We were going to talk about Sigmund “Ziggy” Freud‘s great howl of derision directed at belief in God, “The Future of an Illusion,” but, well, it’s Sunday. Our infantile, neurotic belief in Something just will not let us disrespect Maybe-It today.
So to balance out last Thursday’s well-received “20 Arguments for Atheism,” here is Professor Peter Kreeft‘s assembly of counter-balancing arguments for the existence of God. A number of these have appeared before in The God Project Dot Net, of course. The first five you’ll recognize as Aquinas’ “Five Ways,” and #10 as Anselm’s ontological proof.
- Change — everything changes, and every change is caused by something else; there must be something that caused the first change
- Existence — everything that exists was caused by something else; something must have existed first without a cause
- Death — usually called “contingency,” but “death” is more dramatic: since everything dies or stops, given enough time there would be nothing at all, unless there is something that is eternal
- Degrees of Perfection — comparative scales of qualities like goodness, beauty, wisdom, heat imply a “perfect” something
- Design — there is too much natural order in the universe to be accounted for by self-ordering or chance
- Miracles — there are enough historical accounts of miracles occurring to make it likely some actually did
- Time — if there was no creator, there was no moment of creation and so no first moment in time; therefore, the past is infinite, which is a logical impossibility (the “Kalaam” argument)
- Timeless Truths — certain concepts such as numbers and mathematics appear to be eternal and unchanging, implying the existence of an eternal mind to contain them
- Descartes’ “Idea of God” — every idea has a cause; even atheists know what the idea of God means; so, this idea must point to something that is real
- Ontological argument — the existence of God is self-evident from Its definition as the being that “lacks no conceivable perfection,” including existence
And 10 arguments from human psychology:
- Common Consent — God is very likely to exist because most people for most of human history have thought It did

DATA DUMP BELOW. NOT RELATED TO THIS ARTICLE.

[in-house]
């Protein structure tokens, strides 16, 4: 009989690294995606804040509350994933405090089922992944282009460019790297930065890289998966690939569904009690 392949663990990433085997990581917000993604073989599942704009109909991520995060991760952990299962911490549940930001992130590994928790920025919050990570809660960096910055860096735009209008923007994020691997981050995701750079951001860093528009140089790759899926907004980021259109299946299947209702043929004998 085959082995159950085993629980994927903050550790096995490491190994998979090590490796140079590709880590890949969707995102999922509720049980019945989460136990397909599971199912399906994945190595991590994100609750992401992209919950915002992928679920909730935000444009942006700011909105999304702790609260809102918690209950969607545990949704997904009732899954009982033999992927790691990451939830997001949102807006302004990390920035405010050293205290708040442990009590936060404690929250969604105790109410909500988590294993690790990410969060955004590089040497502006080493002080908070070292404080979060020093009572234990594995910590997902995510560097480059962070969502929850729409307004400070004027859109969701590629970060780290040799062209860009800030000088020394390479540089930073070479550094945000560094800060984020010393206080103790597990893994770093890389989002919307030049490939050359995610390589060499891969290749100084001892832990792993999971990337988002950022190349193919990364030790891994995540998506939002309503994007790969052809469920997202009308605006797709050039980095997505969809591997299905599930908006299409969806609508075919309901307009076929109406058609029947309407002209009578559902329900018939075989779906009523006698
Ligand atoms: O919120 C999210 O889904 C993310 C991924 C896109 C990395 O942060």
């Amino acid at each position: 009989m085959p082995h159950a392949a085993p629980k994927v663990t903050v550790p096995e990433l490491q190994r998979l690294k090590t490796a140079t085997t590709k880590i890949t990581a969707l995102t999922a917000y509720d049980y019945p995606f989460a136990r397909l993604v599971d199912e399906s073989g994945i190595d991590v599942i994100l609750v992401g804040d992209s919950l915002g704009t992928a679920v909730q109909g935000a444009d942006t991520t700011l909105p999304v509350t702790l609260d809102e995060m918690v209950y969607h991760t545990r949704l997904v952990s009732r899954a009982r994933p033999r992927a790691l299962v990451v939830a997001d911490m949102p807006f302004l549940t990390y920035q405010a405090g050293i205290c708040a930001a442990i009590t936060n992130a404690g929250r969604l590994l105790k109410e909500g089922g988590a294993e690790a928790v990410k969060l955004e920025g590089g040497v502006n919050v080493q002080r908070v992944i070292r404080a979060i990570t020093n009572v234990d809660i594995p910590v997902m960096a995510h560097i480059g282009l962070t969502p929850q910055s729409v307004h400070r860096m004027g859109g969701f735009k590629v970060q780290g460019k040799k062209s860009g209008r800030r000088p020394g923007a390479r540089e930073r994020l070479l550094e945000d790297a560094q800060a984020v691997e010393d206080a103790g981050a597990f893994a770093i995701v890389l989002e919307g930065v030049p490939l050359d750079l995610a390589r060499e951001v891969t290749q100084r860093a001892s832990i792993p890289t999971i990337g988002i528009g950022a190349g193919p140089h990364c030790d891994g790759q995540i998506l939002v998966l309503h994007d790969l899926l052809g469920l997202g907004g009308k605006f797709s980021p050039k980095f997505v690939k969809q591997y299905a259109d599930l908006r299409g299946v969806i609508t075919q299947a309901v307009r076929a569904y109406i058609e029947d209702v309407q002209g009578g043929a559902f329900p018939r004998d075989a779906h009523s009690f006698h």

- Religious Experience — it’s difficult to believe that so many otherwise sane people who claim religious experience were all deluded
- Desire — “No one has ever discovered a single case of an innate desire for a nonexistent object”
- Natural Moral Law — assuming moral laws are just as real and consistent as physical laws, what created them?
- Conscience — most people respect their conscience; but it can’t be relative or it would have no meaning; so respecting conscience implies eternal standards
- Saints — “If there are saints [and a multitude of wannabes] there is a saint-maker”
- Beauty — some forms of beauty in nature, art and the works of Amy Adams are so awe-inspiring as to imply a supernatural source
- Search for Meaning — as Viktor Frankl said, our greatest truth appears to be a search for meaning in our lives, which implies we have a purpose
- Love — love seems to see intrinsic value in things that can not be accounted for by materialism
- Pascal’s Wager — in a paragraph of his “Pensees” headed “Infinity–Nothing,” Pascal argued that it is more logical to believe than not to believe because you lose nothing but (potentially) gain everything
A Note: I’ve found it helps not to reject these arguments without mulling on them a bit. Rational belief is neither easy nor intuitive. Personally, having thought about #3 above (“Desire”) for a day or two, I like it very much.